A word on in vehicle entertainment (which I can’t resist !). Initially, in the earlier days of the vendange, with travelling distances routinely shortish, and probably on account of our team being collectively ‘senior’ in ages, there was no recourse to the Renault’s radio. But, as time moved on, and our travelling times lengthened the front seat ladies provided us with radio music. My experience of French radio stations (local one’s ?) en minibus over the years is that the playlists of the moment seem incredibly short in number of songs such that ongoing repetition is the norm (and some). This was certainly true for us with one particular Europop dirge (sorry, song !) featuring continually to an excessive extent – it seemed every few minutes and every time we had the radio on !!! I’ve looked up this ditty since getting home, if only out of curiosity, feeling like I’d had it driven into my subconscious to learn said song is called ‘Control’ by one Zoe Wees who I gather is a young German from Hamburg. Here are the lyrics for your delectation (Bill, do pls feel free to delete if any possible copyright issues:-

Early in the morning I still get a little bit nervous
Fightin’ my anxiety constantly, I try to control it
Even when I know it’s been forever I can still feel the spin
Hurts when I remember and I never wanna feel it again
Don’t know if you get it ’cause I can’t express how thankful I am
That you were always with me when it hurts, I know that you’d understand
I don’t wanna lose control
Nothing I can do anymore…

[Edit: But I can – that’s enough of that – Bill!]

I can only assume this song must have got to No 1 in European pop charts so often was it played – on our radio at least. The key line is “I don’t wanna lose control” which Ms Wees seemed particularly exorcised/tortured about when ‘singing’ it & which eventually seemed to enter my subconscious, such that at times I couldn’t help myself humming or singing it (quietly !) to myself when picking. Horrendous !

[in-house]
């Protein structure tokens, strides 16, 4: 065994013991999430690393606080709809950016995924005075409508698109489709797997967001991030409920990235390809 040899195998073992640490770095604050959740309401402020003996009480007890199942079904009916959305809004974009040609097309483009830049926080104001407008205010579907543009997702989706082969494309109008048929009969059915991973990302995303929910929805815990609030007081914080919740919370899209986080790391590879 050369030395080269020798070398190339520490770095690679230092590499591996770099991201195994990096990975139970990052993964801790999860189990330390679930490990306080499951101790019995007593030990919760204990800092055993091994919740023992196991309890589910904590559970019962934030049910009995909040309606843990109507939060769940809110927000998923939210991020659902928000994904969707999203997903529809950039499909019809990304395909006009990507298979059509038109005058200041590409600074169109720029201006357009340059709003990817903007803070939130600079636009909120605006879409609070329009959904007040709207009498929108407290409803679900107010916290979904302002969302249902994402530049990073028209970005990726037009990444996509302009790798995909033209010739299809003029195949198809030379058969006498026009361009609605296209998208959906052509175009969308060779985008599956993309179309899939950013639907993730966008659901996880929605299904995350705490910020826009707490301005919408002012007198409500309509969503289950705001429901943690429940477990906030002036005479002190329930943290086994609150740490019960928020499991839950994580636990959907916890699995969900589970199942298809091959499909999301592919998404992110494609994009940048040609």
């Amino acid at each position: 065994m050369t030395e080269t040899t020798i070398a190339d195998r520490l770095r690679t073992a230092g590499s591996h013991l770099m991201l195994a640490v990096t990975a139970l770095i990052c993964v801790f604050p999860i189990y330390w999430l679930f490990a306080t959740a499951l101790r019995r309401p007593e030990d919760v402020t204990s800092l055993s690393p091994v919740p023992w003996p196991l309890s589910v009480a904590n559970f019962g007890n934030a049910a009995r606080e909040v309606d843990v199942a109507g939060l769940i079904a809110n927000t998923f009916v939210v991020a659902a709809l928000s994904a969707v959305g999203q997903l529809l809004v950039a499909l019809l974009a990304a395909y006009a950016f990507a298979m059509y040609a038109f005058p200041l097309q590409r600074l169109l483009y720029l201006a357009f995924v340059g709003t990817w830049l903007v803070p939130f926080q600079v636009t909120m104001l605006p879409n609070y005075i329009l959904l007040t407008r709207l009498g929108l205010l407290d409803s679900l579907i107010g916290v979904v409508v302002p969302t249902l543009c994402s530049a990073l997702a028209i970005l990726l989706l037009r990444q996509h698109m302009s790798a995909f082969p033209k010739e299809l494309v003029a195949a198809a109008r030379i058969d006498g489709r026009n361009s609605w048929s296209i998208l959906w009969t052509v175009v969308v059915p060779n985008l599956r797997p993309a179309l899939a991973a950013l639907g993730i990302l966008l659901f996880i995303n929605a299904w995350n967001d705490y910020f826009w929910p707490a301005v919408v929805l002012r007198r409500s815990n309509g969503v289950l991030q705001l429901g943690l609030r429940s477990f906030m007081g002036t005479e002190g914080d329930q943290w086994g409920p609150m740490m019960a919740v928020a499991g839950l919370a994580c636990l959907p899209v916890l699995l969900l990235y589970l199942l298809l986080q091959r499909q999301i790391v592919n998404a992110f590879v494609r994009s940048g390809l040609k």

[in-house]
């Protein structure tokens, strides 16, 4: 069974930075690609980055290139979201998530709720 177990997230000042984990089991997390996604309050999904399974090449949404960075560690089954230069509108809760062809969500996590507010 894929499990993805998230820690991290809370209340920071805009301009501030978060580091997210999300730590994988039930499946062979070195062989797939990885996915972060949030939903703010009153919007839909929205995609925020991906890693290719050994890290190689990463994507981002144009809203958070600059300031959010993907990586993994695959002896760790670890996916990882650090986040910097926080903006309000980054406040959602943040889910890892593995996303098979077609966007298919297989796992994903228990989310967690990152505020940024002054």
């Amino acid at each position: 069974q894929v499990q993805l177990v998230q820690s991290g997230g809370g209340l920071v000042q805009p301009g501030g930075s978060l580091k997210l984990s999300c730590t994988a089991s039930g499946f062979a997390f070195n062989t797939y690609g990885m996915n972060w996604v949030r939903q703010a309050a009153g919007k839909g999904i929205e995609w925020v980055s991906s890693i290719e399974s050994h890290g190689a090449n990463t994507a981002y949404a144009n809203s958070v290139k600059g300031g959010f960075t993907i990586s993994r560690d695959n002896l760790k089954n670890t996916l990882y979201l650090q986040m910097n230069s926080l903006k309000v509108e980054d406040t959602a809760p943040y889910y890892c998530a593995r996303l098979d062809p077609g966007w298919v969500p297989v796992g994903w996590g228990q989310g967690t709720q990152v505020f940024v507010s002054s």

Back to the main focus ! From our brief, through village, diversion we retraced our route back a short distance towards Chaux, but turning left up a gentle upslope on a vineyard track, then ninety degree left, to a familiar plot of high trained Pinot rising upslope to our right from the track to a treeline, which I remembered well from the latter stages of the 2019 harvest. By this point of the afternoon it was pretty warm again, with regular water breaks much appreciated. Same high trained routine i.e my being paired with Patrick. There was quite some weight of 100% clean grapes on these vines such that very regular bucket emptying was the norm, keeping Jean-Claude ‘on his toes’, backwards & forwards to the truck(s). I did ask about the age of the vines here, if not when we were there then that evening, and if memory serves was told 35 years. I guess another appropriate question might have been to ask if the Noellats planted the vines originally, or bought the plot as established, but that line of enquiry didn’t occur to me. Eventually, with what seemed a delayed truck changeover, we got to a point where, with buckets filled almost to overflowing we had an enforced stop & opportunity for a gentle rest. For pace setting Patrick & self, only the ladies duo ahead of us, we were circa two thirds, or three quarters, up our row. Initially I busied myself leaf stripping ahead but after enough of that returned to my bucket to await emptying ‘relief’ as eventually came about. After completion of our initial row, and rest at the ‘summit’ underneath the trees we shifted left and helped another team complete their rows which took us to completion of the afternoon’s labours.

Back to Vosne for the usual i.e emptying the vehicles and for the cleaning ‘posse’ setting too on the buckets and porteurs panniers. From day one the cleaning crew had remained largely constant, comprising Philippe wielding the hose to clean the panniers and myself, Isabel, Thibault and Eric (the latter a local and enthusiastic team leader of one of the other sub teams) dealing with the buckets in our large rectangular fibreglass tank before stacking them, upside down, pyramid style along the garage wall to dry for the next day. My routine post gear cleaning was to have a shower, get into smarter clothes for the evening, then take laptop and camera to deal with the days photos whilst enjoying a refreshing beer (or two) from our individual, personalised plastic beakers. Beer was on tap somewhere in the premises enabling jug filling as required. I’d lost my original beaker which must have become detached from my belt a few days ago in a plot of Bourgogne Rouge & had had to grovel to Madam Noellat for another ! Evening meal of rice salad and cold meats with cauliflower gratin (tasty !). And so to bed ahead of what was to be a relaxing last day close to our 2020 efforts.